LONDON — Luxury goods companies — especially those operating in the top end of the market — should brace themselves for a tough start to the fiscal year, due partly to “a very dry quarter” in Russia.

Exane BNP Paribas said Wednesday in a report that luxury price increases in the eastern nation coupled with the falling ruble — not to mention international sanctions, a shrinking oil price, and a declining overall economy — would damage already weak demand.

The report said that, in anticipation of higher prices in the New Year, Russians brought forward their spending in the fourth quarter.

“High-end car sales in Russia rose strongly in Q4 (e.g. Porsche), Richemont indicated that Russian demand at home was offsetting significant Russian withdrawal from their traditional foreign markets. We believe this was due to the fact that Russian consumers were keen to part from their falling cash rubles, and expecting significant price increases down the road,” the report said.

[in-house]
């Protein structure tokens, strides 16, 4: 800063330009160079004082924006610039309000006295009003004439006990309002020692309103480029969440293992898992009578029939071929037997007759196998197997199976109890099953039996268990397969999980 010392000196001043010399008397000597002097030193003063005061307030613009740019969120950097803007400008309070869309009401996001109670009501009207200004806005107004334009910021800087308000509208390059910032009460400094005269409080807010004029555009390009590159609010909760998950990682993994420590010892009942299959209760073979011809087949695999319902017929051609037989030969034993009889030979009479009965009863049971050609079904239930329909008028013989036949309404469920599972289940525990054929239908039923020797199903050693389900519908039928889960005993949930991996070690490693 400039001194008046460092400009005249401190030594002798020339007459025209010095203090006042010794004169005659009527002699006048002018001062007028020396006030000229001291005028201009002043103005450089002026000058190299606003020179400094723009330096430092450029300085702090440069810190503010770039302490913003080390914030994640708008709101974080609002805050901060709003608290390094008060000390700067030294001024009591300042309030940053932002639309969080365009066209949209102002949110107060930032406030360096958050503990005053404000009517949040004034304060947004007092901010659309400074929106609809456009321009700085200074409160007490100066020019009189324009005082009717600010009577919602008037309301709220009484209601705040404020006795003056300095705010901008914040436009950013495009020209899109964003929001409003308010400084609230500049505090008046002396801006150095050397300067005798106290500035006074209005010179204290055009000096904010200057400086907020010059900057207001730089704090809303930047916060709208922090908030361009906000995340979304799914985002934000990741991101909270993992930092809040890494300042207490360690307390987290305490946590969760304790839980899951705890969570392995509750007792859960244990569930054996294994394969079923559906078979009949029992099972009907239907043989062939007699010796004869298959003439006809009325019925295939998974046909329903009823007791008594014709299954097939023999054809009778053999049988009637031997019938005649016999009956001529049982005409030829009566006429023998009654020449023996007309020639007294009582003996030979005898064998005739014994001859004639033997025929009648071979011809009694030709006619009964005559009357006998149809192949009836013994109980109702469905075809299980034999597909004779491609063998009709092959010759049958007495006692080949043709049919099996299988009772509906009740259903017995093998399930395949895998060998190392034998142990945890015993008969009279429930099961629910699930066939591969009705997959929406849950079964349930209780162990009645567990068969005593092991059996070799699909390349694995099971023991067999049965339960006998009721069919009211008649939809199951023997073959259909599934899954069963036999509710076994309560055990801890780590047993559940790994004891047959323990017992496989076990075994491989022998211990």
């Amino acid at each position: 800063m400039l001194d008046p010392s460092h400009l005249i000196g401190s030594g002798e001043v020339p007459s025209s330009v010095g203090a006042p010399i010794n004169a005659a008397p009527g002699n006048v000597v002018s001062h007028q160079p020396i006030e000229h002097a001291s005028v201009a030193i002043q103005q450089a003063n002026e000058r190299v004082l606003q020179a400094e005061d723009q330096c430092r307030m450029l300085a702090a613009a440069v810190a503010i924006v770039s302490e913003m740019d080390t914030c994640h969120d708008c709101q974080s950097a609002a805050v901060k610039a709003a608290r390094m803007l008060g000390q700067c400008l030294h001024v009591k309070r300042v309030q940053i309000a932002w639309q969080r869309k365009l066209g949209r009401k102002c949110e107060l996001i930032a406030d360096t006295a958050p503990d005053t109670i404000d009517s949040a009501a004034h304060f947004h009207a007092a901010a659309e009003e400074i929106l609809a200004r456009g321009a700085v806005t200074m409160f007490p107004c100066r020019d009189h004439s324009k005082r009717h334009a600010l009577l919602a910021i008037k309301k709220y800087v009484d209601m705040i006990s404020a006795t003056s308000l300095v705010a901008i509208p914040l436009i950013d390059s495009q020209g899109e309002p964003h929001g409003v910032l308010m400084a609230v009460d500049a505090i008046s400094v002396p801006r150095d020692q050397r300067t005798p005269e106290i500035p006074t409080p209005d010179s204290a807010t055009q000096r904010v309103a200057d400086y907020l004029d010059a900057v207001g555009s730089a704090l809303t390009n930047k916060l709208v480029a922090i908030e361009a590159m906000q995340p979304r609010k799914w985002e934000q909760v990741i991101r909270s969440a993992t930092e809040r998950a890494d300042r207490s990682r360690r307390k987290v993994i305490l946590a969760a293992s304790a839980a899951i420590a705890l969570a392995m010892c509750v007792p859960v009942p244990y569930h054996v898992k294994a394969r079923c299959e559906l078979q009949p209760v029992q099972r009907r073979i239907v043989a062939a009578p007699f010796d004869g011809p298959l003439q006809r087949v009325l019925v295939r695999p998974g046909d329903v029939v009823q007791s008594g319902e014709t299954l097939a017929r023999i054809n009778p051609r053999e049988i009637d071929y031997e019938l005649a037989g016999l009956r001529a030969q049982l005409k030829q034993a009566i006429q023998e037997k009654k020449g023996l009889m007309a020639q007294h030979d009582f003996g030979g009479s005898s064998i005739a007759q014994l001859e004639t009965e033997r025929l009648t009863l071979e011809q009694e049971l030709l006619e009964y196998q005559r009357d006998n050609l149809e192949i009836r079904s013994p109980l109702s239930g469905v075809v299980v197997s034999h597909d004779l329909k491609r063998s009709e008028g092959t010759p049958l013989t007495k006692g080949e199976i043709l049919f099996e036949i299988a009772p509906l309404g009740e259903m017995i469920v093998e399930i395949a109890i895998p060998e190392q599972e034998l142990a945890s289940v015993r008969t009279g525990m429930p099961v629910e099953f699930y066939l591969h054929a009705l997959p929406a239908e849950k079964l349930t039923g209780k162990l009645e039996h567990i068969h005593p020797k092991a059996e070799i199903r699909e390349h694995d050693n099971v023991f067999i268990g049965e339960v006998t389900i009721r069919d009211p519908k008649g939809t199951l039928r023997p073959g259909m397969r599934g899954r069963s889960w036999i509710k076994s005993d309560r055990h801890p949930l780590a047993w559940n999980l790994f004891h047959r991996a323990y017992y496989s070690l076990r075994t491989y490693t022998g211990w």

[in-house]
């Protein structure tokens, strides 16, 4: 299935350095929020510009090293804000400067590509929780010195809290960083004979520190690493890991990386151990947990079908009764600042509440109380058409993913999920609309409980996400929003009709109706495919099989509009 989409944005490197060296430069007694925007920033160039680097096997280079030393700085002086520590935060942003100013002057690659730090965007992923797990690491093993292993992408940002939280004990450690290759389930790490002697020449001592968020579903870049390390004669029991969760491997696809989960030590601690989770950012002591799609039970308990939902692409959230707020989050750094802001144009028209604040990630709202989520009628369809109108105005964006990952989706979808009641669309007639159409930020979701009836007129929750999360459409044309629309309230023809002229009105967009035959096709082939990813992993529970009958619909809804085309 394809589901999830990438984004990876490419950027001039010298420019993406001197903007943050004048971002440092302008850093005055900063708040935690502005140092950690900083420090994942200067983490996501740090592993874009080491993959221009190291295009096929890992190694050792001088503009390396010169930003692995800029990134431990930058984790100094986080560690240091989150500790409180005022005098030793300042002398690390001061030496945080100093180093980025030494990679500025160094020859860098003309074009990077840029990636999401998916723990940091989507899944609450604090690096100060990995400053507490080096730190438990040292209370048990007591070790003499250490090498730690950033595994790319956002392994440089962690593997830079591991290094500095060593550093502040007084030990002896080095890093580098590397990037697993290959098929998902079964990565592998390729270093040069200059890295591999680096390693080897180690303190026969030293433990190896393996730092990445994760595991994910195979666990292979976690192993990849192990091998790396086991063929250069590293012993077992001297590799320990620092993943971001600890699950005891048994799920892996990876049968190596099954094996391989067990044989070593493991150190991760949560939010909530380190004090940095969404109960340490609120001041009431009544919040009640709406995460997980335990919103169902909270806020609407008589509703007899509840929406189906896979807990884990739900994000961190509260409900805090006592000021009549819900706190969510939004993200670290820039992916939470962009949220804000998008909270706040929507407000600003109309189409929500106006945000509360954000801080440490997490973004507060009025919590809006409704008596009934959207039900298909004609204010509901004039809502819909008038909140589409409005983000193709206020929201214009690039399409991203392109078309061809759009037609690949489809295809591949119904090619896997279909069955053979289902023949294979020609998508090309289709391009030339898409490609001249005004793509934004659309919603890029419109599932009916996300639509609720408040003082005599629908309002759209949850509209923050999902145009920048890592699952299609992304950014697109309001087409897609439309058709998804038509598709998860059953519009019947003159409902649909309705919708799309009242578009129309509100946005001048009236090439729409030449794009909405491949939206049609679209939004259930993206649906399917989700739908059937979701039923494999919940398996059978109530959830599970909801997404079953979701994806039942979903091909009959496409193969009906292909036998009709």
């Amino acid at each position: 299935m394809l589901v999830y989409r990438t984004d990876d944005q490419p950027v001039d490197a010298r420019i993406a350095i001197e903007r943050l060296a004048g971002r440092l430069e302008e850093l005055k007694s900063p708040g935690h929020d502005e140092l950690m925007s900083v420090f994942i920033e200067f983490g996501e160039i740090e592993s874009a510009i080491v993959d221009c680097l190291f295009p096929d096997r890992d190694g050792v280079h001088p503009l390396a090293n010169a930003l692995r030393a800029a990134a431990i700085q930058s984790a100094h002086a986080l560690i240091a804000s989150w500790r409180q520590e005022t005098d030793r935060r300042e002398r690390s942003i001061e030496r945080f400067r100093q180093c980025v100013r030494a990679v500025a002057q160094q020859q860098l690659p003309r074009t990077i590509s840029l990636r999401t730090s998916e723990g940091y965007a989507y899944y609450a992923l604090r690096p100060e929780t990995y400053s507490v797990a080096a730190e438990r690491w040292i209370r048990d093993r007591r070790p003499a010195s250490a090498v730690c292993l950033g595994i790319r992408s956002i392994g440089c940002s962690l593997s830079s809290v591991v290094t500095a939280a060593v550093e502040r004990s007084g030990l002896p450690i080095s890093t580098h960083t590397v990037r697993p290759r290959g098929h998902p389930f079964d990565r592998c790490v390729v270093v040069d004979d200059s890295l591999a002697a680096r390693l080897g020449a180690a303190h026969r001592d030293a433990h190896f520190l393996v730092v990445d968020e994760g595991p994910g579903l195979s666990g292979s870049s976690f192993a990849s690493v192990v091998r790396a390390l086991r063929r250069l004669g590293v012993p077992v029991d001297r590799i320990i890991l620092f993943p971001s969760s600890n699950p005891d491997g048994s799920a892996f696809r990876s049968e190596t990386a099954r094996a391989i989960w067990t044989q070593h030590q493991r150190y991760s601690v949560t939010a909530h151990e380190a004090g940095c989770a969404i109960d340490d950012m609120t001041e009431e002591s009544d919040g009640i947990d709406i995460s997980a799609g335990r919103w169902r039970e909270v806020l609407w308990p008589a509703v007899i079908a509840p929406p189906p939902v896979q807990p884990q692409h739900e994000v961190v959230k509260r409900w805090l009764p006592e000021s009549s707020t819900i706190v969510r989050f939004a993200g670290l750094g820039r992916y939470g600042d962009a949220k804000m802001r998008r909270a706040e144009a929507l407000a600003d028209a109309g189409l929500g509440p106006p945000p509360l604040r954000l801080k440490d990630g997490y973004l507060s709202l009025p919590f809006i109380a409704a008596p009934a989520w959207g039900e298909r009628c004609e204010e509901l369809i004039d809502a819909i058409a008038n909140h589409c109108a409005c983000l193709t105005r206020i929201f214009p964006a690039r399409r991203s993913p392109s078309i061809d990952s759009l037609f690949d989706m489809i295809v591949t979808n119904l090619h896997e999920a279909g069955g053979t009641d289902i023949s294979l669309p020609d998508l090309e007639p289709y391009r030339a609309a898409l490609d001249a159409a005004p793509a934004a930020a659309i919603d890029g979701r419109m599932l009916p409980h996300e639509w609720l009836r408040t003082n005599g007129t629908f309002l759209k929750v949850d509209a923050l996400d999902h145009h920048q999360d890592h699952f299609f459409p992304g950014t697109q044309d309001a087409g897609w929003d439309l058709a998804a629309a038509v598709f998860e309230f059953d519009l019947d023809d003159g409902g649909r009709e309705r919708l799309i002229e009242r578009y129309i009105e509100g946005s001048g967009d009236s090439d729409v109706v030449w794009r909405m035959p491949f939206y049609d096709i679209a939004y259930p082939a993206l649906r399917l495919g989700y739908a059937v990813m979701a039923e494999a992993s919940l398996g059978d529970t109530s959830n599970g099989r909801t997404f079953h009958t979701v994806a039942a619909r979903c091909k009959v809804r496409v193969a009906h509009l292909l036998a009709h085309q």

The ruble fell by about 40 percent against the euro in 2014.

The bank pointed out that those price increases have already materialized, with Cartier increasing its prices in Russia by 40 to 50 percent at the end of December 2014.

The bank said the first quarter would be “tough going” for luxury companies due also to tough comparisons with last year. Exane pointed to Japanese shoppers’ early consumption of luxury goods before a VAT increase in the country on April 1 of last year.

Russian demand is estimated to be worth about 4 percent of the global luxury market: 2 percent in Russia and 2 percent abroad, driven by relatively few consumers with very high discretionary spending power, and a taste for brands such as Brioni, Stefano Ricci, Graff, and Cartier, according to Exane.

According to Global Blue. Russian tourist spending declined every month in 2014, culminating in a decline of 43.8 percent year-on-year in December., as reported. The overall fall in Russian tourist spending was 16.8 percent in 2014, reflecting the weakness of the ruble and ratcheting up of international sanctions.

load comments
blog comments powered by Disqus